I’m going to deviate momentarily from my typical review routine of breaking the novel down into “the Good” and “the Bad,” simply because this book was such a mixed bag for me it is difficult to separate its positive and negative elements so categorically. The world-building is pretty murky to start off with. First of all, Roland’s world at times seems to be our world after some sort of apocalyptic event, or perhaps just after an inordinately long passage of time, but peppered with some obvious fantasy features that don’t exist in our reality. This opinion is formed by in-world references to things that exist in our universe, such as the song “Hey Jude” and the occasional appearance of technologies such as railcars that have since become obsolete in The Gunslinger but are familiar to readers if not always to Roland.This gets muddied even further, however, when Roland hypnotizes the young boy, Jake, who accompanies him throughout part of his journey. In Jake’s memories the reader is given a glimpse of what is apparently real world Manhattan, but Roland doesn’t recognize this world. Again, I will reserve final judgement over this confusing concept of setting because it’s entirely possible the issue will be cleared up in one of the subsequent novels in the series. It is also worth mentioning here that all of Stephen King’s novels apparently occur in one overarching universe that he has created, but given the depth of his oeuvre I don’t care to resolve that issue in my understanding completely. At least not yet.

Another issue for me is that there are some very abstract moments in the novel that are convoluted and confusing rather than artful. They don’t distinguish themselves with a purpose, so much as they drag in their obscurity. I won’t speak too much more on this because I don’t wish to offend people who are in love with the series, and it’s worth noting some readers consider the Dark Tower series one of the pinnacles of fantasy literature.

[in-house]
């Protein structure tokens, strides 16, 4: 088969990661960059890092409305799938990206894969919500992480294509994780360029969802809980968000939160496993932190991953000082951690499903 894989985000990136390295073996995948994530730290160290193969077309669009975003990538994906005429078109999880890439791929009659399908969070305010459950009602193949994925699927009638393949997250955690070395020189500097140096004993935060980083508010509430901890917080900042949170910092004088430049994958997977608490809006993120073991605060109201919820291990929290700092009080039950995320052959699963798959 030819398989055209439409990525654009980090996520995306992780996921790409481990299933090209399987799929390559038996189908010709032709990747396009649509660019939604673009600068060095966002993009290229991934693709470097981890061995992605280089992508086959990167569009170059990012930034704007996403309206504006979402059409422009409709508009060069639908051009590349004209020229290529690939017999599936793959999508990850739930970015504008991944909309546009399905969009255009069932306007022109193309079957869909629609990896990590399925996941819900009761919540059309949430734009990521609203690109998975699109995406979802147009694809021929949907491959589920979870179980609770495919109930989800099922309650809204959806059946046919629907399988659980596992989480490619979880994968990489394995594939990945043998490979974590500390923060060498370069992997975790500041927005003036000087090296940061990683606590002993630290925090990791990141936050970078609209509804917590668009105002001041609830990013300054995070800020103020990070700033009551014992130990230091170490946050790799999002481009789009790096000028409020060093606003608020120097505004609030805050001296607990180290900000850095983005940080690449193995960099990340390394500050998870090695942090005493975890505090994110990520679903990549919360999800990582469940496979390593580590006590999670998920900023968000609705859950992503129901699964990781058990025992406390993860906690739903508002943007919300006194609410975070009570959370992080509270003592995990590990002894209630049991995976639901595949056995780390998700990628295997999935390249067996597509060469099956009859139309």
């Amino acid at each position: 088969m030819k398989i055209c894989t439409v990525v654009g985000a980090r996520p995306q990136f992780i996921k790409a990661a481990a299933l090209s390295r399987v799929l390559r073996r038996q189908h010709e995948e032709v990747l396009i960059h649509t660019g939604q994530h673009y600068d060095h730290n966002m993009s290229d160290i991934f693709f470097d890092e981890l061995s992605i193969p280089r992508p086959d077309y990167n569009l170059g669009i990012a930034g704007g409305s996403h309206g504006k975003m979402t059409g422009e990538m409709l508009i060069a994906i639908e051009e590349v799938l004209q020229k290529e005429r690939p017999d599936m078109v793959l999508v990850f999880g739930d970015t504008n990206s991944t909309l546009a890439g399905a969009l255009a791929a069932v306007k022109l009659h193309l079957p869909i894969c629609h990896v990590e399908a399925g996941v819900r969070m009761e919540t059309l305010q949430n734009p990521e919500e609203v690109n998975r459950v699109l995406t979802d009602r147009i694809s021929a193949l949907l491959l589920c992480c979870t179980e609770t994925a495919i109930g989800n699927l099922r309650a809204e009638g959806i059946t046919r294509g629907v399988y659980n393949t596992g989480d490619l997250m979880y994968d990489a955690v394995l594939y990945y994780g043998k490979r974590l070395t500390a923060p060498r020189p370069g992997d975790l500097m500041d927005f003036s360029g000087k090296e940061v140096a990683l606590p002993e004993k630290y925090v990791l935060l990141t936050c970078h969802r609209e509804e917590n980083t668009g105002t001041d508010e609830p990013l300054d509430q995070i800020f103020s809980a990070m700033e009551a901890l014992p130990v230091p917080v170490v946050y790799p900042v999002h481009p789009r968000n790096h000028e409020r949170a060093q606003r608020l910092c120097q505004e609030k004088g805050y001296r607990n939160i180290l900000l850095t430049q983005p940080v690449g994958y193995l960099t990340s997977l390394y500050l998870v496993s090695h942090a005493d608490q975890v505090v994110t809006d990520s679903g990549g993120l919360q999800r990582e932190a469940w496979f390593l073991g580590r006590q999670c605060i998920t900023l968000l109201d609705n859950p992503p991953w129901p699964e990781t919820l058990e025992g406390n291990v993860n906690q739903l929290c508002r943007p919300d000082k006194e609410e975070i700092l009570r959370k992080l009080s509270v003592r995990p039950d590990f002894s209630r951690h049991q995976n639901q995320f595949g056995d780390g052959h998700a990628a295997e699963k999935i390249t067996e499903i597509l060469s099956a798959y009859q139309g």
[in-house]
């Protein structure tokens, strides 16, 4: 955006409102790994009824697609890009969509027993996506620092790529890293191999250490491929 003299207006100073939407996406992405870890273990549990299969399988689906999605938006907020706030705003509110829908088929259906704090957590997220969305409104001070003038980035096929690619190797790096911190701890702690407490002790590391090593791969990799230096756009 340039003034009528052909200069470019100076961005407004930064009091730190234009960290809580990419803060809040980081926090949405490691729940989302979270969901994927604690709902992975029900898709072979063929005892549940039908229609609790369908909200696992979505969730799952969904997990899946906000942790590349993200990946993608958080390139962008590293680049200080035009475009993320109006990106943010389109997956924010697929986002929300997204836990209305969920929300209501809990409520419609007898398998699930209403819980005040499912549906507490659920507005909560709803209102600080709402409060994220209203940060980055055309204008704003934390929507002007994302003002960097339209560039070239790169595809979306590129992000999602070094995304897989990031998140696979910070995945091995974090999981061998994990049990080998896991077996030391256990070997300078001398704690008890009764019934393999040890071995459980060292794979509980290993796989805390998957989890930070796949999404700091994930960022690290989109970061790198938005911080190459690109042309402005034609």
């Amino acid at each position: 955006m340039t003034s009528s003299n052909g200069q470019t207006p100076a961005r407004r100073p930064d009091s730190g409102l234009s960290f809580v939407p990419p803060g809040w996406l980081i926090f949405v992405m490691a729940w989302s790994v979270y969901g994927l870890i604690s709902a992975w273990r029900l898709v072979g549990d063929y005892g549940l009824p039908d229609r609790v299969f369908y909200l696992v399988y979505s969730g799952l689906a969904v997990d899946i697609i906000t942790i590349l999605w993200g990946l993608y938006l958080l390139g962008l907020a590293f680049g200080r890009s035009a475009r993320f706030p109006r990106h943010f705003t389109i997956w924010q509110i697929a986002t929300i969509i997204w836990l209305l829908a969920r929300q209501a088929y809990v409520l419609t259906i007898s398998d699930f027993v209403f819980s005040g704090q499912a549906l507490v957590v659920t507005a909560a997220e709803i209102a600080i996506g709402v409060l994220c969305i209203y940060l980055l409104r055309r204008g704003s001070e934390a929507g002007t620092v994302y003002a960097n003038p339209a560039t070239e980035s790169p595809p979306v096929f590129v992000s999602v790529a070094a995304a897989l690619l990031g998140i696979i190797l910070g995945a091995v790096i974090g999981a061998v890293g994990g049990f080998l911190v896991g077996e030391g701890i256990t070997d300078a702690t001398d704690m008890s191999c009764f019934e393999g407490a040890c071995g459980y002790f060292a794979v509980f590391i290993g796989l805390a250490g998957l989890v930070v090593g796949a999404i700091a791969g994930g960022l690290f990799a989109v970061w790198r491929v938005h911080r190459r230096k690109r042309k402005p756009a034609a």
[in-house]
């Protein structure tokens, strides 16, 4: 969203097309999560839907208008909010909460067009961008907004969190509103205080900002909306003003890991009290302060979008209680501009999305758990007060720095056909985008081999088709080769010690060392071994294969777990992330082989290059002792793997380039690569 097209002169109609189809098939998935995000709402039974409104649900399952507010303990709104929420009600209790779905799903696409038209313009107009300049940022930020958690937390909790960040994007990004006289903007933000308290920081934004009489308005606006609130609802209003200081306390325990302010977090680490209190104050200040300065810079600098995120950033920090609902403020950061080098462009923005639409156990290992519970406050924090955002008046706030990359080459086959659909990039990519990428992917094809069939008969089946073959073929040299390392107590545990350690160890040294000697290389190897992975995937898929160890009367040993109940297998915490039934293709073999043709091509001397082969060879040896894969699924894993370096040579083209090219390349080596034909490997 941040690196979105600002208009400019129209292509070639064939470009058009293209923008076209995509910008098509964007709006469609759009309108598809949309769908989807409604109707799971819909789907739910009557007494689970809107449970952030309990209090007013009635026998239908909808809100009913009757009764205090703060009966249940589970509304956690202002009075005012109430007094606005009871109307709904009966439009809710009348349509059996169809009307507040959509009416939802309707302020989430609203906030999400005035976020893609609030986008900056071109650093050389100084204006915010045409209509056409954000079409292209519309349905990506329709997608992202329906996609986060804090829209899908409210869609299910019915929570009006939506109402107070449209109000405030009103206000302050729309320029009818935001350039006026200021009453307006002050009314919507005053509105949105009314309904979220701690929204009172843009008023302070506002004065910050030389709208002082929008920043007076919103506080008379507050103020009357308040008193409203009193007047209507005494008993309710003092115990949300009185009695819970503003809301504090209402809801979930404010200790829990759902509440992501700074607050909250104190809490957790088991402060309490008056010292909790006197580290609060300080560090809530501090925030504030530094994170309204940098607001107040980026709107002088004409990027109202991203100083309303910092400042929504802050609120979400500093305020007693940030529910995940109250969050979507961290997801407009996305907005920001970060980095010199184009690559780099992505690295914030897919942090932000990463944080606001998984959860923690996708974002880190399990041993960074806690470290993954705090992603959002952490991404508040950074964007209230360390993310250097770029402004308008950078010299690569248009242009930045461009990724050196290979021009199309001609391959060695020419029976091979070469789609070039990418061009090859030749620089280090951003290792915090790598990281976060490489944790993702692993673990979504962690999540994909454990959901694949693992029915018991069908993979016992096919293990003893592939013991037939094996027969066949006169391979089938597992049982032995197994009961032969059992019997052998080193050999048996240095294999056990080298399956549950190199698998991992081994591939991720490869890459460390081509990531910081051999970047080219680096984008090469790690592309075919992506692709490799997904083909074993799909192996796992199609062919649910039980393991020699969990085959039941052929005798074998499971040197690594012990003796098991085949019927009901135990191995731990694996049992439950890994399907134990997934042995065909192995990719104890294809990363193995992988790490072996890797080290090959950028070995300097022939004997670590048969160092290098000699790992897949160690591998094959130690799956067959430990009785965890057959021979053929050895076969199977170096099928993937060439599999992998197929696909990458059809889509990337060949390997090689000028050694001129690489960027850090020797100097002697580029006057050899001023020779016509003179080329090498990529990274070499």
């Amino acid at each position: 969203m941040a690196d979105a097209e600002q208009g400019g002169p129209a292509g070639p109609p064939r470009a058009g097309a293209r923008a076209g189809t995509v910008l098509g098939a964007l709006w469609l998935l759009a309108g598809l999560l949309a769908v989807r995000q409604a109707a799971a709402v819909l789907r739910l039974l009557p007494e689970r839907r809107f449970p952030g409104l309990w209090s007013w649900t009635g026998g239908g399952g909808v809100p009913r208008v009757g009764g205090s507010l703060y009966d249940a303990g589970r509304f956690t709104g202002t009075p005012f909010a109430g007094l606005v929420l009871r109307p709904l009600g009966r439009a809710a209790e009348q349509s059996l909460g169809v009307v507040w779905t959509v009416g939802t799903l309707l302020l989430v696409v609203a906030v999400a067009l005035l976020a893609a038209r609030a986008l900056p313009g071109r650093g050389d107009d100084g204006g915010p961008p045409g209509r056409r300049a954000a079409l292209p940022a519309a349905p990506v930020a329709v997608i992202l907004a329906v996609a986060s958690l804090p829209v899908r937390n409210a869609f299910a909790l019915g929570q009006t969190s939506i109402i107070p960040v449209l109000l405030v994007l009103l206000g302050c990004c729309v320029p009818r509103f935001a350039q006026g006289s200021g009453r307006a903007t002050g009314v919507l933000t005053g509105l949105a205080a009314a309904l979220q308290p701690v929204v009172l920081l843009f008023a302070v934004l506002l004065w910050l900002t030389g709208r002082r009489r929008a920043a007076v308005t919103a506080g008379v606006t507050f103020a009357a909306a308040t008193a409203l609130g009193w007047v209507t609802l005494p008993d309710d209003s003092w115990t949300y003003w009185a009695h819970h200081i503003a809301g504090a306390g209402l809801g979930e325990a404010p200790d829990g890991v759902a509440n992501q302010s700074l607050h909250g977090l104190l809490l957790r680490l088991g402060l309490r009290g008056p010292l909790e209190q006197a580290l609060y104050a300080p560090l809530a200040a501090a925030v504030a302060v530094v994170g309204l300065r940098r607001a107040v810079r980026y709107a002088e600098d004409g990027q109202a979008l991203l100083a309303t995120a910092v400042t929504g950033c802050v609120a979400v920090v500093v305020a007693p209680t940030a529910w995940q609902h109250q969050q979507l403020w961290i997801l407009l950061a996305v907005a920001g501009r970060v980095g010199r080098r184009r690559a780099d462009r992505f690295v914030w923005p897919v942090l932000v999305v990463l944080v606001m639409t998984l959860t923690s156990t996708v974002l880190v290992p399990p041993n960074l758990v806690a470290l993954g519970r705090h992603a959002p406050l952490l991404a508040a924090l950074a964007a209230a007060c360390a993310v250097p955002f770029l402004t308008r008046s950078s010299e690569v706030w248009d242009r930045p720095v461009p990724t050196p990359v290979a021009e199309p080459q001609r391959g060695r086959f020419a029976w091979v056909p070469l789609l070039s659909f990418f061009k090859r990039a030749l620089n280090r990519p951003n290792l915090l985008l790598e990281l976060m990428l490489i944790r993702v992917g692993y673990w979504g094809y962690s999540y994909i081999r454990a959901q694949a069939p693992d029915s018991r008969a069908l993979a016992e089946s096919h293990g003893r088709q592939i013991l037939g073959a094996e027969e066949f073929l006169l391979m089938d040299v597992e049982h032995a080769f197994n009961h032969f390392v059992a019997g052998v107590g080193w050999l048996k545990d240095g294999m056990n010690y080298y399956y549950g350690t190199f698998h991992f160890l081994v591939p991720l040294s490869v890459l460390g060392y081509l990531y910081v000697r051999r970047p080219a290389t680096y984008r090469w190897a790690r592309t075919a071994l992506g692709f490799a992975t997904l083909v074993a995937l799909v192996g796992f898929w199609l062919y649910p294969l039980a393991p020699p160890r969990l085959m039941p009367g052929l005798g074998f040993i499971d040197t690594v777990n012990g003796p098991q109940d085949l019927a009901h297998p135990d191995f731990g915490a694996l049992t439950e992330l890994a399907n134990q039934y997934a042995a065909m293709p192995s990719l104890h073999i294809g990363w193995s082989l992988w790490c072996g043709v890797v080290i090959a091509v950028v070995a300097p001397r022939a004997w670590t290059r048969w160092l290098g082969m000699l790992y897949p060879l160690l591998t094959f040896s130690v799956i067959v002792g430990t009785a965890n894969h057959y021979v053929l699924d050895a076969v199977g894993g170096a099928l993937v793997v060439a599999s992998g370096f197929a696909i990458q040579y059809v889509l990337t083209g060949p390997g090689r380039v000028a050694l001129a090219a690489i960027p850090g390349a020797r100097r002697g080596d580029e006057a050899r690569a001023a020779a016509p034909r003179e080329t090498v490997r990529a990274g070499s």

There are a couple things I was grateful for in reading The Gunslinger. First of all, there wasn’t too much weird sex stuff. This might seem like a ridiculous statement to anyone who isn’t accustomed to reading Stephen King, but if you have read even one of his novels, chances are….you get me. I am never of a fan of the sexual situations that King dreams up because they are always awkward, often disturbing, and sometimes don’t do anything to serve the story in any way. Bizarre sexual encounters aren’t completely nonexistent in The Gunslinger, but thankfully, they were kept to a minimum.

The second thing I appreciated was the conversation between Roland and the Man in Black. I enjoyed the Man in Black’s way of speaking. In a book that was occasionally mired in abstraction, the Man in Black had a lovely way of waxing philosophical with surprising clarity and simplicity. King introduces some deeply metaphysical themes in this conversation between his hero and antagonist and despite the weighty concepts, it is probably one of the most easily understood parts of the entire novel, and it serves to put Roland’s quest for the Dark Tower into better perspective.  For me this conversation was redemption for the rest of the novel and I will definitely end up reading the second title in the Dark Tower series, The Drawing of the Three. If nothing else The Gunslinger peaked my curiosity, and while it wasn’t my particular cup of tea, I can definitely see this being a worthwhile read for lovers of science fiction and fantasy.